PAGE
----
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The Great Historic Families of Scotland 

Search for all reference to Thomson

page 146

THE Ruthvens derive their descent from a Norwegian baron named Thor, who, in the reign of King Edgar, founded the Church of Edinham, or Ednam, on the banks of the Tweed, the birthplace, five centuries later, of  Thomson, the poet of the 'Seasons.' The charter which Thor granted to this religious establishment is a model for its brevity and clearness, and may serve to illustrate the process by which the waste places of the country were peopled and the inhabitants civilised. 'To the sons of Holy Mother Church,' ran this interesting document, 'Thor the Long, greeting in the Lord: be it known that Aedgar my lord, King of Scots, gave to me Aednaham, a desert; that, with his help and my own money I peopled it, and have built a church in honour of St. Cuthbert, which church, with a ploughgate of land, I have given to God and to St. Cuthbert and his monks to be possessed by them for ever.'
page 126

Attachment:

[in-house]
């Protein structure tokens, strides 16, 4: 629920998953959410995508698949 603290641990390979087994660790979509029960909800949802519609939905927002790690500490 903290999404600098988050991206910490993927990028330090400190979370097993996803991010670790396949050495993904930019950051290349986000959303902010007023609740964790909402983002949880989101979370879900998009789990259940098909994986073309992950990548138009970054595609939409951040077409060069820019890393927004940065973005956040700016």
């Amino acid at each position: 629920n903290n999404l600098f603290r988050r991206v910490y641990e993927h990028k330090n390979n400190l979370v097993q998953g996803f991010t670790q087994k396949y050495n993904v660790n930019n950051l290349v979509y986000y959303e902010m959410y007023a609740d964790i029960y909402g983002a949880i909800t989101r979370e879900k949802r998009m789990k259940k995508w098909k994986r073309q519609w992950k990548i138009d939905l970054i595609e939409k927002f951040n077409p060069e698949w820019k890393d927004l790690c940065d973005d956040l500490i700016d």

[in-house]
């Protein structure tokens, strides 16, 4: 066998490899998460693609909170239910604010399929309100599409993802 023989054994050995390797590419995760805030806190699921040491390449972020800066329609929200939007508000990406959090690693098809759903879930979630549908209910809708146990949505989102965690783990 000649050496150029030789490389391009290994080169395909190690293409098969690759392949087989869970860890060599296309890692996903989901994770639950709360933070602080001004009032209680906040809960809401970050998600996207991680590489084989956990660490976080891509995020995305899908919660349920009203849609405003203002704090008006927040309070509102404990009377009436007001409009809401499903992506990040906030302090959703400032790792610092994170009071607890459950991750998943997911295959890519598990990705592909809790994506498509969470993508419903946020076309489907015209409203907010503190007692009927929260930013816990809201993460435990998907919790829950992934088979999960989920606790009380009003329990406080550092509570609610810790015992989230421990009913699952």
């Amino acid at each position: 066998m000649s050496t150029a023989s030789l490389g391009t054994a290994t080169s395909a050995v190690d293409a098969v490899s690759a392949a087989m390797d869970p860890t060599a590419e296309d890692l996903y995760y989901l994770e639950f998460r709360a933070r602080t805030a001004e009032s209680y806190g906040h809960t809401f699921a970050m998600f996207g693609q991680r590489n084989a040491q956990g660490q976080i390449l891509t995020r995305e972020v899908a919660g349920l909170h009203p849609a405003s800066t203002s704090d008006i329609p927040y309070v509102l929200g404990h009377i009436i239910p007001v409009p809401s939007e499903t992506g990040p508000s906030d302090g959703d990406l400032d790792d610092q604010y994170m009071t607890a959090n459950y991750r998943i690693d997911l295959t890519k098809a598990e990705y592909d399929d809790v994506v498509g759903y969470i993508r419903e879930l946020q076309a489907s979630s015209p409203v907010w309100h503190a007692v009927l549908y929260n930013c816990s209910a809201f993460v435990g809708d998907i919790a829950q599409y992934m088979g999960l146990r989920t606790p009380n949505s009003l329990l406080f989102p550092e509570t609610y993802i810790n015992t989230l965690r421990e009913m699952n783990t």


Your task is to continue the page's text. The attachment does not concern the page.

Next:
Lord Cardross was present at his father's death, and figured prominently at his obsequies, which were performed with great solemnity, and elaborate ceremony. Lady Huntingdon's party took a great interest in the well-being of the young Earl, and Fletcher, Henry Venn, and the eccentric Berridge were at once appointed his chaplains. The name of John Wesley was subsequently added to the list, much to his own satisfaction. In 1771, Lord Buchan took up his residence on his Linlithgowshire estate, and set himself to effect, by precept and example, much-needed improvements in husbandry. He also made vigorous efforts to induce his brother nobles to act an independent part in the election of their sixteen representatives in Parliament, and to discontinue the degrading practice of voting for the list sent down by the Government of the day, and he succeeded ultimately, almost single-handed, in putting it down. He was the founder of the Society of Antiquaries in Edinburgh, in 1780, and contributed a number of papers to the first volume of their Transactions. He was able, in 1786, to buy back the small estate of Dryburgh, which had of old belonged to his ancestors, with the ruined abbey and mansion-house, where he took up his residence for half a century, and performed many curious and eccentric feats. He had a restless propensity for getting up public fêtes, one of which was an annual festival in commemoration of Thomson, the author of 'The Seasons,' at Ednam, the poet's native place. He erected, in his [p.126] grounds at Dryburgh, an Ionic temple, with a statue of Apollo in the interior, and a bust of the bard surmounting the dome. Burns wrote a poetical address for its inauguration. He also raised a colossal statue of Sir William Wallace, on the summit of a steep and thickly planted bank above the river Tweed. It was installed with great ceremony. A huge curtain was drawn before the statue, which dropped at the discharge of a cannon, and then the Knight of Ellerslie was discovered with a large German tobacco-pipe in his mouth, which some wicked wag had placed there—to the unspeakable consternation of the peer, and amusement of the company. Sir Walter Scott used to say that when a revolution should take place, his first act would be to procure a cannon, and batter down this monstrosity.





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